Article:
Perhaps I should have mentioned this when I penned my review on Menya Takeichi, but before I go on to Tokyo Sundubu, allow me to briefly elaborate Eat At Seven, which comprises seven Japanese eateries (including Tokyo Sundubu, Menya Takeichi et al) in Suntec City, hence the name. Eat At Seven is a collaboration with All Nippon Airways, which is almost as good an assurance that these eateries are more than decent back in Japan to get selected in the first place. And in my opinion, Tokyo Sundubu certainly impresses!
Merely judging on the number of Michelin-star restaurants in Tokyo, I guess it is safe to assume that Japan has overtaken France as the culinary capital in the world. But Japan cuisine isn’t just your sushi, ramen, and Kaiseki ryori. External influence, such as western cuisines, have been constantly redefining Japan’s culinary path as early as from the 17th century, which is one big reason why I love Japanese cuisines, retaining the heritage while embracing innovation and fusion. It is based on fusion where I feel Tokyo Sundubu excels.
Tofu in Japan can be quite a delectable cuisine. Japan has no short of stream water, these lighter water makes tofu smoother than the one we have here. Some famous restaurants (notably in Kyoto) specialise in tofu are selling their tofu set meal at a premium price, and I somehow cannot help wondering whether their tofu is made of gold! I didn’t try those famous restaurants though, but I did try tofu from a renowned hotel restaurant in Hakone, it was indeed softer, smoother. But whether it’s worth that kind of price is another question altogether.
Tokyo Sundubu claims they made their tofu in-house, but I don’t know what kind of water they are using, nevertheless, their tofu did taste soft and smooth. Even though their selling point is the tofu, they knew very well mere tofu alone probably is not sufficient to grab a pie from Tokyo’s highly competitive culinary scene (just like any movie needs supporting casts too), so they came out the idea of integrating it with Korea stone pot, along with a rich variety of other optional ingredients such as beef, chicken, seafood etc, which is why I was saying earlier that Japan’s culinary scene is dynamic, more so than many other countries in the world.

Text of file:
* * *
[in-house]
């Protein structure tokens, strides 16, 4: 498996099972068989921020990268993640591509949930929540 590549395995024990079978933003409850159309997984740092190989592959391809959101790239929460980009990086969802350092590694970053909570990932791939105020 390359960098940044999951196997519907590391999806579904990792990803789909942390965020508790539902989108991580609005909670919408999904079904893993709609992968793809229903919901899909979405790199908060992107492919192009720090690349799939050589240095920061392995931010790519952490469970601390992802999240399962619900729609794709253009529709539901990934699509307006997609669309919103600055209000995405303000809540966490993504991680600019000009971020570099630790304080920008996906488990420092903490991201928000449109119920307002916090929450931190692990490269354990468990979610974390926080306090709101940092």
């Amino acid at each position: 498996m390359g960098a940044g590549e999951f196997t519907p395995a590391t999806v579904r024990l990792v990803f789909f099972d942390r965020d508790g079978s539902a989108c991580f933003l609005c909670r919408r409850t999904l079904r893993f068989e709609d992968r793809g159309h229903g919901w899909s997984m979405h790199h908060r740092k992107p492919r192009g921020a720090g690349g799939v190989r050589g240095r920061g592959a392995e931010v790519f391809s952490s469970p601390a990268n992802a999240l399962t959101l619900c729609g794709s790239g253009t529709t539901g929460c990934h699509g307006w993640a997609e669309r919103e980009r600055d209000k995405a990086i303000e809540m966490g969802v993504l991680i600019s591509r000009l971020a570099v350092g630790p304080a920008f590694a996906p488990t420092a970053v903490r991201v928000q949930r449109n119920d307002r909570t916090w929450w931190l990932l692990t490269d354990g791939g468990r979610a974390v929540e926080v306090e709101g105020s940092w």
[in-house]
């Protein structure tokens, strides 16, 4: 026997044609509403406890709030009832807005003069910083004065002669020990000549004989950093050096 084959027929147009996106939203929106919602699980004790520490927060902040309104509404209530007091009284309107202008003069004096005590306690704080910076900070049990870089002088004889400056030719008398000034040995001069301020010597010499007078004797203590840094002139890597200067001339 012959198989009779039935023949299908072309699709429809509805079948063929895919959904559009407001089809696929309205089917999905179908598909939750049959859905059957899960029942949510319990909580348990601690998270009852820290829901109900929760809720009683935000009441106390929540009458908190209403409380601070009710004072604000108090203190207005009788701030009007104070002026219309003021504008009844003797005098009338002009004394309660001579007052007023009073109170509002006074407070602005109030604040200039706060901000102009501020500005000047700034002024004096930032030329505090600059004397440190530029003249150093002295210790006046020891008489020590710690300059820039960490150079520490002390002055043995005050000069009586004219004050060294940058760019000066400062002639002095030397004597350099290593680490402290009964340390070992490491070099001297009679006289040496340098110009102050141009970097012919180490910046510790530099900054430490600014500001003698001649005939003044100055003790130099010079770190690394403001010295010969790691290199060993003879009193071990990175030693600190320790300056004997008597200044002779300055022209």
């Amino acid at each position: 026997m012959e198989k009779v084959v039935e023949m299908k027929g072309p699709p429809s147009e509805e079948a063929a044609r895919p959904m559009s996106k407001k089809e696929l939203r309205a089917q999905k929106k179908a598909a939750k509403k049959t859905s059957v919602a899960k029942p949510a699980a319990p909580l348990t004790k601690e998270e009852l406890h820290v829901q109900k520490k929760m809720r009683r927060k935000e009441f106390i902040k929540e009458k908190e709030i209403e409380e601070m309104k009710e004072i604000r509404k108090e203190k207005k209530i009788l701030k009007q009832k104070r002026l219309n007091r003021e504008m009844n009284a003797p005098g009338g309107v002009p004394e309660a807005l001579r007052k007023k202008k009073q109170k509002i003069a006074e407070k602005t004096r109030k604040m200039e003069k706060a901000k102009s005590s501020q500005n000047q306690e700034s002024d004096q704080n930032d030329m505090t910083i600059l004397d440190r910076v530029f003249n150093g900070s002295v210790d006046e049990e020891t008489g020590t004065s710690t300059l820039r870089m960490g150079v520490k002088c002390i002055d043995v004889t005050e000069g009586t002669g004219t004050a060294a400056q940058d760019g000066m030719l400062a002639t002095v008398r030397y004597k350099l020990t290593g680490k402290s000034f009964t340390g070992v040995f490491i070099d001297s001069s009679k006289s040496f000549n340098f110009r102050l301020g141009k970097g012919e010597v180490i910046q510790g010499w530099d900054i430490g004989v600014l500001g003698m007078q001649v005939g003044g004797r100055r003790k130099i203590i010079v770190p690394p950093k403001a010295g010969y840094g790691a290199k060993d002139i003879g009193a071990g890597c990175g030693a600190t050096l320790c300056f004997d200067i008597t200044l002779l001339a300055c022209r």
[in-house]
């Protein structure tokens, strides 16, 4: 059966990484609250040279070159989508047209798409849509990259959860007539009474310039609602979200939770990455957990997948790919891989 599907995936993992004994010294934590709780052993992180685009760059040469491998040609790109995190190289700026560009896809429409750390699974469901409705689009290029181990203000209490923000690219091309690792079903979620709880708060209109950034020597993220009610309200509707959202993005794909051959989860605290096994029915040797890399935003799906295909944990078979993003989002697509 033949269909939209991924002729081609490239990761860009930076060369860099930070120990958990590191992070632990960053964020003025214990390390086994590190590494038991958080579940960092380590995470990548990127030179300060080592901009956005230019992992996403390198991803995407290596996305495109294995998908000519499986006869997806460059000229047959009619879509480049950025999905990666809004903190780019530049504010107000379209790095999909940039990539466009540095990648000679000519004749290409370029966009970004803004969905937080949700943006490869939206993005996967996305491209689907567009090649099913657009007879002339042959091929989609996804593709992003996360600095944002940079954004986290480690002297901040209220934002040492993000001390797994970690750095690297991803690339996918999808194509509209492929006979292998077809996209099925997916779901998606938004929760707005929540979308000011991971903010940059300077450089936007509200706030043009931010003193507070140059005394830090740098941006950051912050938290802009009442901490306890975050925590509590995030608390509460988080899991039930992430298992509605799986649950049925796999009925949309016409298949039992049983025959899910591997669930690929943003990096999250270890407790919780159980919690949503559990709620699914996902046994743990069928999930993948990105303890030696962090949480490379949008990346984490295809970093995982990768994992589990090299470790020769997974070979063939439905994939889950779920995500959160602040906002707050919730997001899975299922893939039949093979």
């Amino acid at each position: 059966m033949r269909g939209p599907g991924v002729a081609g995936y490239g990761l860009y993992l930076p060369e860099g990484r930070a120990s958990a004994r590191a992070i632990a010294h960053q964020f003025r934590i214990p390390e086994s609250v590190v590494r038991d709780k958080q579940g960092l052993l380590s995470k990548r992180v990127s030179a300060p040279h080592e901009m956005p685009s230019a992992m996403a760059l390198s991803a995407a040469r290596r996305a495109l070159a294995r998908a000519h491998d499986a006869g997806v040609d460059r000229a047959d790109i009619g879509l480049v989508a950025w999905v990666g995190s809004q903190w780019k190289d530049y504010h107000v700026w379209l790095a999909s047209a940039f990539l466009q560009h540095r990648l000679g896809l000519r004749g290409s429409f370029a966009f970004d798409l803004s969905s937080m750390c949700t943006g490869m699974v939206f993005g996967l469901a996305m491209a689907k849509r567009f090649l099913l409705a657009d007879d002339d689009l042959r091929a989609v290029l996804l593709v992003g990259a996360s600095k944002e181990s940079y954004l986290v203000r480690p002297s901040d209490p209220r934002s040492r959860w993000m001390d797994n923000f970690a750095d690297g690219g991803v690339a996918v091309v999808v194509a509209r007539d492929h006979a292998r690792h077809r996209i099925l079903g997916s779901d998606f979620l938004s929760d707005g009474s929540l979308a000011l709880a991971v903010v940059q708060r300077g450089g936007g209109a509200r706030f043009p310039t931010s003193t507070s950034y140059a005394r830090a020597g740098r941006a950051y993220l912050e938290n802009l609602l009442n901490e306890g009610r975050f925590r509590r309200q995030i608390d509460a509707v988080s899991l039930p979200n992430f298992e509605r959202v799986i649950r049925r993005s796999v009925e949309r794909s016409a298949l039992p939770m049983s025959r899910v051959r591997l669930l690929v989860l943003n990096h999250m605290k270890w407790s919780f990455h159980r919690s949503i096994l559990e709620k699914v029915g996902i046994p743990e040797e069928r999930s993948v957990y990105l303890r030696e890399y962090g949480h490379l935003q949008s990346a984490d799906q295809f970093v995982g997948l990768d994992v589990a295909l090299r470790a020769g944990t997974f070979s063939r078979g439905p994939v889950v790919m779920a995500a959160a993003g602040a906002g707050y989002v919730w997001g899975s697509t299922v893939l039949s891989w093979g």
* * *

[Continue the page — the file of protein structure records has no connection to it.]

Their hot pot basically comes in a selection of 5 spicy level, with Japanese standard at level 2, and Singapore standard at level 3. I suppose level 1 is mildly spicy, while anything more than 3 is a genuine test on your readiness to undertake a chili challenge rather than appreciating the goodness of the ingredients inside. I had their basic Chicken Sundubu at level 2, and found its spiciness adequate. My dining companion ordered Asari Clam Sundubu ($16.00++) at level 3, which I found to be a bit over spicy, but for me still manageable. I like spicy food, but not to the extent where the spiciness overpowered my taste bud and render the food almost tasteless, it’s not that I cannot take it.
And by the way, due to the volume and colour of the spicy broth, the content inside are not particularly visible, that’s how it was served, and the appearance for my partner’s Asari Clam Sundubu looks almost identical. Let me scoop out the ingredients for a more appealing presentation:
The restaurant was not crowded during our visit, but even then that probably ain’t the reason why the chef didn’t make it more presentable the way I did. As a customer, I want the ingredients to stay immersed longer to make sure it stays hot and properly cooked too. For that reason, it’s difficult to distinguish my companion’s order from mine without scooping out the ingredients, hence I won’t bother posting another picture of it here. The difference is that, the Asari Clam Sundubu has more clams, naturally, but probably no chicken (if I remember correctly). In fact, to be honest, I find their chicken more tasty than the clams. I do love seafood, but frankly speaking, their natural sweetness will all be masked over if the taste of the broth is too strong, likewise for the spicy level. Nevertheless, let’s not deviate from the fact that in Tokyo Sundubu, tofu is the spotlight (and in part, the stone pot), other ingredients are mere supporting cast. As for the rice, I can only tell it’s Japanese grains, but the restaurant didn’t mentioned whether it’s Japan grown, or specifically, which prefecture it came from.